Most IAG-switch manipulation experiments were performed in decapod crustaceans, including shrimp, prawns, crayfish and crabs (100). Among the earliest of such experiments in decapods were those performed on hermaphrodite species (100, 101); for example, AG implantation into females of the simultaneous hermaphrodite, the Monaco shrimp Lysmata seticaudata (78), and females of the sequential protandric Northern shrimp Pandalus borealis (79) resulted in the development of male secondary characteristics. In gonochoristic species, AG implantation caused episodic development of external male characteristics, as in the green shore crab Carcinus maenus (77) and the Harris mud crab Rhithropanopeus harrisii (80). In the Japanese mitten crab E. japonicus, AG-implanted females developed masculine appendages, even though all of them retained their oviducts (89), but in the mud crab Scylla paramamosain, ovarian regression occurred in female crabs implanted with AG (95). IAG-switch manipulations in crabs also suggested interspecies cross-activity of AG factors, as injection of an AG extract from S. paramamosain or E. sinensis males into E. sinensis females resulted in the development of male gonopods (96).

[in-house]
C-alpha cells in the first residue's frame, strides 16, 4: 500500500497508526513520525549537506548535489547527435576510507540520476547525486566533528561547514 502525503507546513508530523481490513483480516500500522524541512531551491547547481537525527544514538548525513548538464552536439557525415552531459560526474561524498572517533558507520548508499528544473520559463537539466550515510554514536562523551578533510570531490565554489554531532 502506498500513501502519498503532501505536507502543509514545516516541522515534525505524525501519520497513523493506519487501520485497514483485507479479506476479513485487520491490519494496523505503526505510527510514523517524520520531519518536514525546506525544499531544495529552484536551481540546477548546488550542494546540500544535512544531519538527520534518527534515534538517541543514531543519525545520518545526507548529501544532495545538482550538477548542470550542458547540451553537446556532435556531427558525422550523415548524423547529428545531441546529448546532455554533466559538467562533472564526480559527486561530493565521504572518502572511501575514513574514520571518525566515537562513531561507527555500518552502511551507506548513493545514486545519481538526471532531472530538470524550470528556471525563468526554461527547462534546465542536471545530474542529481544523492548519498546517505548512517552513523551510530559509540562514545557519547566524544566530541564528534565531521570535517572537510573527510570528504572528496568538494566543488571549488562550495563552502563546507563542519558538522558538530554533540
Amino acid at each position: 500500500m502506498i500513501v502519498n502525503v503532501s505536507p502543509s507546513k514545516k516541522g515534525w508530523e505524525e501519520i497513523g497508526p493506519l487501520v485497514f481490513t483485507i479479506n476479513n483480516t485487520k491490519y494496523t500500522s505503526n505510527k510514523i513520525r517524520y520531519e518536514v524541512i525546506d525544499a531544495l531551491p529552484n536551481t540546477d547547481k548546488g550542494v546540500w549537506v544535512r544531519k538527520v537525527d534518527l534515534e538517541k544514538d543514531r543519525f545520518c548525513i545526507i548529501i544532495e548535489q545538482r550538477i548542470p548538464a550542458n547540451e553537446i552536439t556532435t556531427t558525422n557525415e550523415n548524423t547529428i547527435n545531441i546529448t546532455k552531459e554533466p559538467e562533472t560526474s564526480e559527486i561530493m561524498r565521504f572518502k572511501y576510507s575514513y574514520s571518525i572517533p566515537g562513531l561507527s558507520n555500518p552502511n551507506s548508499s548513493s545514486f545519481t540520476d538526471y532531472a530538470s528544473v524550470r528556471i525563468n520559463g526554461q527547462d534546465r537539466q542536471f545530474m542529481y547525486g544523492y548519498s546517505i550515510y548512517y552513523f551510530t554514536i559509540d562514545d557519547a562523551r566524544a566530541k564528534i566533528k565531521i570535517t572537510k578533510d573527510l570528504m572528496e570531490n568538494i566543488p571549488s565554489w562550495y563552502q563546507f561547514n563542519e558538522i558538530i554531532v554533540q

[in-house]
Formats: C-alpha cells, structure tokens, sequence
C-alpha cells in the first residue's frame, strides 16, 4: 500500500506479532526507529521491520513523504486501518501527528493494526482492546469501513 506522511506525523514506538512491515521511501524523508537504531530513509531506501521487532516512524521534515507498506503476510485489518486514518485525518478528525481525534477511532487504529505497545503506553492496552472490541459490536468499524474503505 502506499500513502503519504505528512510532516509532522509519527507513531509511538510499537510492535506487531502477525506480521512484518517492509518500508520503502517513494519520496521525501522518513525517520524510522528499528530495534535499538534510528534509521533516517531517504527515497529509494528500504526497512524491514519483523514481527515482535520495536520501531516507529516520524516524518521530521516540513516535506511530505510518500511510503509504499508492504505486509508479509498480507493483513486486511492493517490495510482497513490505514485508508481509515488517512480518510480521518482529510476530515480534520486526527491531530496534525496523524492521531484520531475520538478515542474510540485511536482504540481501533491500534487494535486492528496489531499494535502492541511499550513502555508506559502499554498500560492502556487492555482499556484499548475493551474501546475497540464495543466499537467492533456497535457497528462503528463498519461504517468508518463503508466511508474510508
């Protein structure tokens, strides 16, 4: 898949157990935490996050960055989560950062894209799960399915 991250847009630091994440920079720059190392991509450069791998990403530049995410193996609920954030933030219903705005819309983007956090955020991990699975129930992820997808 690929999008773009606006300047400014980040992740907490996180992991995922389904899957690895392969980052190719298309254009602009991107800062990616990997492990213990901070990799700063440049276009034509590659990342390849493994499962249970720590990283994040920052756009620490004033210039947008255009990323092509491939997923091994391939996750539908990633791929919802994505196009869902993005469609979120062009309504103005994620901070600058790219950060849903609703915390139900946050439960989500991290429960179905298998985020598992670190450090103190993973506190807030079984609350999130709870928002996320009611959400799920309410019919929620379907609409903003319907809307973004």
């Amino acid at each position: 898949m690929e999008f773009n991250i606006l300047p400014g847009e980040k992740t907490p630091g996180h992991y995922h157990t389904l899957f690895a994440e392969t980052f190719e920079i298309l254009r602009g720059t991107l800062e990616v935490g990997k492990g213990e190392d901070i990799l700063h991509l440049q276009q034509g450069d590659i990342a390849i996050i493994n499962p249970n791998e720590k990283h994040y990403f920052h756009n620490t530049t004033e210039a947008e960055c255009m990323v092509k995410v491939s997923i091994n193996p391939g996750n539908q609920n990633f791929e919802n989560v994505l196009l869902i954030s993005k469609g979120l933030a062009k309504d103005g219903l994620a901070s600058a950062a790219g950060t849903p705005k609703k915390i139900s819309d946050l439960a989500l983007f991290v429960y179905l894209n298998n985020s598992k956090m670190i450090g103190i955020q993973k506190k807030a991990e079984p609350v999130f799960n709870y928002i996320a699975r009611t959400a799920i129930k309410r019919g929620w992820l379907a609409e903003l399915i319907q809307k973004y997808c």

Many of the studies on the IAG-switch have been conducted in different species of crayfish. In C. quadricarinatus, implantation of hypertrophied AGs into females resulted in the development of masculine secondary sex characters, such as the typical red patch on the chela, and in a significant reduction in the gonadosomatic index and impairment of vitellogenesis (91). Particularly revealing studies were those conducted on intersex C. quadricarinatus animals. In this species, some animals in the population naturally exhibit intersexuality, in which individuals function as males and exhibit male secondary characters, but bear a mix of male and female gonopores and gonads (active testes on one side and a pre-vitellogenic ovary on the other) (102). In AG-ablated C. quadricarinatus intersexuals, there was a partial shift toward femaleness in that external male characters were not regenerated, but expression of the vitellogenin gene was induced (92). Moreover, examination of the agonistic and mating behavior of AG-ablated C. quadricarinatus intersexuals revealed that these animals did not exhibit typical mating behavior when exposed to females or the usual fighting behavior when confronted with males (93). Knocking down the IAG gene—by using RNAi through injection of dsCq-IAG—to C. quadricarinatus intersexuals caused elevation of vitellogenin expression to a level that did not differ from that in intact vitellogenic females (94). In a related species, the common yabby, C. destructor, a significant number of females (vs. a control group) injected with AG extract developed male gonopores at the base of the fifth pereiopod and showed inhibition of vitellogenesis (90). In some early experiments carried out in the red swamp crayfish Procambarus clarkii, implantation of AGs into females led to partial masculinization, as shown by the partial transformation of the first pair of pleopods into typical male gonopods (87) and by the inhibition of vitellogenesis in mature females (88). One of the most peculiar IAG-switch-based manipulations was performed on a crayfish species in which males do not exist—the marbled crayfish P. virginalis. This parthenogenetic species, in which a virginal form of reproduction gives rise to identical clones of all-female progeny (103, 104), nonetheless expresses the IAG gene (105). It was thus suggested that P. virginalis is a virginal form that diverged from the gonochoristic slough crayfish P. fallax (106), a premise supported by a report that both species retain a highly similar sequence of the IAG gene (105). Interestingly, implantation of P. virginalis females with AGs from P. clarkii, a related species, resulted in the appearance of masculine external characteristics, such as thickening of the first and second pairs of pleopods and the formation of reversed spines on the third and fourth pairs of pleopods (97). The above findings indicate not only that cross-activity of AG factors occurs between species, but surprisingly that in crustacean species, even those in which males do not exist, female animals are still susceptible to the effects of IAG-switch-based manipulations.